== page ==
Interesting discussion. I have little to add but maybe it will be of value to just recount my knowledge of RJT smiths and stamps and showato etc. I am not the guru, but have had 40 odd years of interest in RJT and even abandoned koto-shinto-shinshinto for them alone.
1. About RJT rules. I suggest everyone read the translation of the rules and regulations that RJT smiths had to obey (Brian has it listed in the "interesting PDF's" section at the top of the index). In this you will see how strict the RJT scheme was on the smiths. You will see that everything was covered with a rule and that ANY left-over, rejected or broken/condemned tamahagane MUST be returned to the authorities. It does not specify anything about showato or using "some" tamahagane for other production. Because there is no mention of any showato process it is hard to imagine where the theory comes from.
2. About showato, I think it safe to say some competent gendai tosho made them...but I would say pretty definitely not as part of the RJT scheme. I personally have not seen a showato with a known RJT smith's mei on it.
The only written evidence I have of this happening is from a list of 44 tosho who were members of the Northern Japan Swordforging Union. This was run by Kasama Shigetsugu and member smiths (including RJT smiths) in the northern prefectures above Tokyo sent their swords to his warehouse in Tokyo and he mounted and marketed them to military officers...I can't say if they put any in-house stamp on them during this preparation process. A note in the margin of this list states that 2 or 3 members also made showato. From my own research in Japanese books I would say that these 2 or 3 "dual" tosho were BABA Tsugukiyo (RJT), YAMAMURA Sukeyuki (RJT?), and YANAGAWA Shoshin (Ushoshin) (RJT?) (Special Ranks - Betseki), but I would be surprised if any used any portion of the government supplied tamahagane or pine charcoal allotments to do this as the rules are so strict. For any given portion of tamahagane/charcoal supplied, the smith had to produce a required number of swords and return any left over material....another point is that if they did use RJT material would the sword be gendaito or showato? .
3. About stamps. This list includes the 2 Yamagami brothers, Akihisa and Munetoshi, of Niigata. Both were RJT and both also made private order gendaito. They (a) used tang "production?" numbers from 1941; the ( star stamp with numbers from c.1942 and © also the "matsu in a circle" stamp with numbers from 1942 and (d) the combination of matsu/numbers/star is also found together.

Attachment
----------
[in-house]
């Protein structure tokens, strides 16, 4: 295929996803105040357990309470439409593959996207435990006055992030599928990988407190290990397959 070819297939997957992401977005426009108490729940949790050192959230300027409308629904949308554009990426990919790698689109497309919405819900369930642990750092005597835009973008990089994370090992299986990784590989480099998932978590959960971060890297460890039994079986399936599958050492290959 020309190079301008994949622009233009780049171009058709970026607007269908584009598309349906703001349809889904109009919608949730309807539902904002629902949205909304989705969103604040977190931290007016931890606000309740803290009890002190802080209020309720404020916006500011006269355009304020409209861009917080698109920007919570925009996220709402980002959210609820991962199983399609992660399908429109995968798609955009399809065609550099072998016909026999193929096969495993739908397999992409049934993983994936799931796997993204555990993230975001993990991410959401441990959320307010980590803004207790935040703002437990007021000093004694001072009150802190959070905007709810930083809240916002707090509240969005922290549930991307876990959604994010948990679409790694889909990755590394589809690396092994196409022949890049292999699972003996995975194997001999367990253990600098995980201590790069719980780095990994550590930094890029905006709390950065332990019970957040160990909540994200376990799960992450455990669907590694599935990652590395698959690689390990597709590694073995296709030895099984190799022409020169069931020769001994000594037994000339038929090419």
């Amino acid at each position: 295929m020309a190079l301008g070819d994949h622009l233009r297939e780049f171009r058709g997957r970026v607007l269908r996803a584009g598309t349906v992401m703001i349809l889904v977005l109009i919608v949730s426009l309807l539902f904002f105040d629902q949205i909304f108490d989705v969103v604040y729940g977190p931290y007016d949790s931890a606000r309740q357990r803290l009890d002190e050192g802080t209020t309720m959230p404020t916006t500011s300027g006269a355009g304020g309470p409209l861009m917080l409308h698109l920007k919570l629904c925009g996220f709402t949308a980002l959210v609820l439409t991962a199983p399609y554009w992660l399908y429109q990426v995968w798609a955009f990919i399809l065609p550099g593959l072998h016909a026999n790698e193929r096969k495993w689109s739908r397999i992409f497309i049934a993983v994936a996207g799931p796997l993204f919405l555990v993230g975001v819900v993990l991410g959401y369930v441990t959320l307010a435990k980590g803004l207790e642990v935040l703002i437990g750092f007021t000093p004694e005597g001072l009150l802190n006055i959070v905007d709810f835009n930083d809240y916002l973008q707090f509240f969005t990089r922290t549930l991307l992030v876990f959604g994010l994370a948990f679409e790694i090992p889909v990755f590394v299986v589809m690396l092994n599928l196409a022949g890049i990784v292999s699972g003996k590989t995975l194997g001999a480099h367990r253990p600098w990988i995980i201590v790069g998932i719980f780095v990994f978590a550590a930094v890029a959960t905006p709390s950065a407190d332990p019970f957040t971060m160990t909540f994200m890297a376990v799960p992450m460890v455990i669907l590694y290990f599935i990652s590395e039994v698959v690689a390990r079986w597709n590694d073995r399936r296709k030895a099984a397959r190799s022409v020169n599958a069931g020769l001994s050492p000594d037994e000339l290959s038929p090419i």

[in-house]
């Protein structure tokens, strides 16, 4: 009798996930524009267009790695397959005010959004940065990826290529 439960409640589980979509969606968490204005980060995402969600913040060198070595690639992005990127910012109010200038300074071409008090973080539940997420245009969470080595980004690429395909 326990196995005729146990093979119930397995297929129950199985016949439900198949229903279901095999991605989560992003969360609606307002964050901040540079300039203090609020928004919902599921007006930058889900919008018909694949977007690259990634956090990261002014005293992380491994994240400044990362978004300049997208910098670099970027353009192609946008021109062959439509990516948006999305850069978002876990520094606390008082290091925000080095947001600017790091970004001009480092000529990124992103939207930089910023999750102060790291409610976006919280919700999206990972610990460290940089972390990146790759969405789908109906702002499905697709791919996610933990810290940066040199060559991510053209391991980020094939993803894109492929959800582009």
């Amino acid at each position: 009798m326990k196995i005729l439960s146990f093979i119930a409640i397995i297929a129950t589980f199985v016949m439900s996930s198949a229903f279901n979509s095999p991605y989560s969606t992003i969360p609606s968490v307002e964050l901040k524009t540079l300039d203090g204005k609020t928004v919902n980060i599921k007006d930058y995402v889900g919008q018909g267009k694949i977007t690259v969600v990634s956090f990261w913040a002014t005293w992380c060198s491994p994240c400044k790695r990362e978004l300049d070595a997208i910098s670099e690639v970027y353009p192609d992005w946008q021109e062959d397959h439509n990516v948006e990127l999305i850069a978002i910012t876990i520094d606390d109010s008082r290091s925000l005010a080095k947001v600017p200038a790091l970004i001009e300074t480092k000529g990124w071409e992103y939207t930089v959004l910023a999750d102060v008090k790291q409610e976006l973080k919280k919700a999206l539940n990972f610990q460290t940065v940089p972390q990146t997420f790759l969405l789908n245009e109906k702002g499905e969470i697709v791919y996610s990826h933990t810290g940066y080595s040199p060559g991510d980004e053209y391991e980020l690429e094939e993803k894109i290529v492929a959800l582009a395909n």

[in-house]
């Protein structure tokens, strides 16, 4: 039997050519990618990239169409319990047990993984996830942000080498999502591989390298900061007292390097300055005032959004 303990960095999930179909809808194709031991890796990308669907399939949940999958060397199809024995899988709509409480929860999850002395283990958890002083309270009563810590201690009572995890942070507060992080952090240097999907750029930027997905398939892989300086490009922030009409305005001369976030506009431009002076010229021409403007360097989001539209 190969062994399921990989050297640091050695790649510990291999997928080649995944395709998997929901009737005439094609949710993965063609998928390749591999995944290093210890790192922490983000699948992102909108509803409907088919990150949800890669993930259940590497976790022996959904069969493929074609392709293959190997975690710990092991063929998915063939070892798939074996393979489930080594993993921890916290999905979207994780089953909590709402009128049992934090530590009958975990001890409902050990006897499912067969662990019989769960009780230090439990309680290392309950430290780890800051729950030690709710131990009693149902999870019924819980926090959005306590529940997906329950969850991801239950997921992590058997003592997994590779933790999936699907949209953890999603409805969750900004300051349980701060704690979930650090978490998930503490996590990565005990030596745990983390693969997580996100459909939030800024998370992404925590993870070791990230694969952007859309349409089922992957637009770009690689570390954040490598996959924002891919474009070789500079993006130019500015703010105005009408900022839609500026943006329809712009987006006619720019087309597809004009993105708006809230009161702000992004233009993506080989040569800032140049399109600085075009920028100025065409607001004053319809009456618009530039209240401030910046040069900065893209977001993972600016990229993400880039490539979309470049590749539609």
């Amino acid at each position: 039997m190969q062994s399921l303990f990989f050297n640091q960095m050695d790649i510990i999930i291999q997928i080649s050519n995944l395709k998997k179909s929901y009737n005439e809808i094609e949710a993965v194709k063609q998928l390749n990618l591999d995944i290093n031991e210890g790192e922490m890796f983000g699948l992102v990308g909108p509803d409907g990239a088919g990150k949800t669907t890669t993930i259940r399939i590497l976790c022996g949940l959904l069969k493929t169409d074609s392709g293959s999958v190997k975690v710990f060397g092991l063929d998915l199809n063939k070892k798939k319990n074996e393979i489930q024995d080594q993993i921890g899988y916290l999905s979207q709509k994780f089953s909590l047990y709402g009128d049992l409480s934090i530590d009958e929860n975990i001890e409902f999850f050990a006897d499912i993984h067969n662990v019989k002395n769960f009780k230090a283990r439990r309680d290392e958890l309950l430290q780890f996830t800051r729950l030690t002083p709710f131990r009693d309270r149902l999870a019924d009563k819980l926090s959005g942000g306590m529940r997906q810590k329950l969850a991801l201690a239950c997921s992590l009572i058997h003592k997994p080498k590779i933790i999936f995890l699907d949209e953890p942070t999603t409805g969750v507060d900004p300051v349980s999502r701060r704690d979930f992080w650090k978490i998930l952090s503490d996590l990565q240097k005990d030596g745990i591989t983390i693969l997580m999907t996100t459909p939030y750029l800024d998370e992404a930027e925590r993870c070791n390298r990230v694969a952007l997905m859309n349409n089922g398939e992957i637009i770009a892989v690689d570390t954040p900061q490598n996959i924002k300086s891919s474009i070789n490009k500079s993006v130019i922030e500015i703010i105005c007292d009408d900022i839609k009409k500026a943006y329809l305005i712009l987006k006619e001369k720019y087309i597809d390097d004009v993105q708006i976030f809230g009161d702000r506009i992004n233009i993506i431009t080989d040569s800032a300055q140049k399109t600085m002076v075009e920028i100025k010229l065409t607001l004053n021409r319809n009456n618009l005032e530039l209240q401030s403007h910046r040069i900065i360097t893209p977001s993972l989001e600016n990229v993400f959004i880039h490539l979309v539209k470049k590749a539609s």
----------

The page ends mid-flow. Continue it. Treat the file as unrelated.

It is my opinion that the matsu stamp and number system was strictly that of the Yamagami brothers and as they worked together, these numbers "overlap" each other's tangs. I think the number system changed by 1944 when the more common RJT system of a katakana prefixed number appears. I think this may have been imposed by the RJT authorities and this style appears on many RJT produced tangs. I must say I can't remember seeing this numbering on any Seki Nakata Kanehide RJT tang however, so maybe not all RJT smiths had to use them. Kanehide does have katakana prefixed and also alphabet prefixed numbers (prob. assy. numbers) on his tangs but always painted. Whether bunches of numbers were allotted to only certain RJT smiths or they were a local "code" system I don't know.
4. About the "other than star stamps" seen on RJT tangs, I think it is, as mentioned by members above, simply an inspection/acceptance mark, but seems limited to the major arsenal sites. Other than the Yamagami brothers' matsu stamp, other "rural" RJT smiths seem to have nothing more than a star and tang number and sometimes not even the number...I suppose this shows they were mounted/distributed through facilities other than the major Army facilities, probably private distributors. I have seen Seki Nakata Kanehide blades with star stamp only, star stamp with 1 or 2 tiny "Seki" stamps and also one tang with tiny "na" stamps (sometimes on the mune and also on the date side). I think this simply denotes which "arsenal facility" the blades were dealt with / mounted through. It has also been seen that other RJT smiths have been seen with stamps such as "ko" (Muto Hidehiro - Kokura),
So, although we never say never with nihonto, I think the stamps are perfectly legitimate and should not disturb collectors. The idea that they denote "part showato" is IMO incorrect and the idea that "part-showato" RJT blades are around is also 99.9999% (IMO) unlikely.
I will say however that I have seen a very good quality looking choji hamon blade by Kanehide in his usual metal scabbard Type Contingency Standard mounts that while correctly signed and dated by him had no star stamp or tiny stamps on the tang. A careful inspection showed that this magnificent sword has a very fine ha-giri in the choji. It is this that explains the lack of acceptance of this blade to the RJT scheme and thus...no stamps. The blade was permitted however to be sold into the military. This blade alone kind of confirms how strict the RJT inspection standards were and so it is unlikely that "part-showato" swords would get through the system and get a star stamp or any other stamp.
Hope this helps,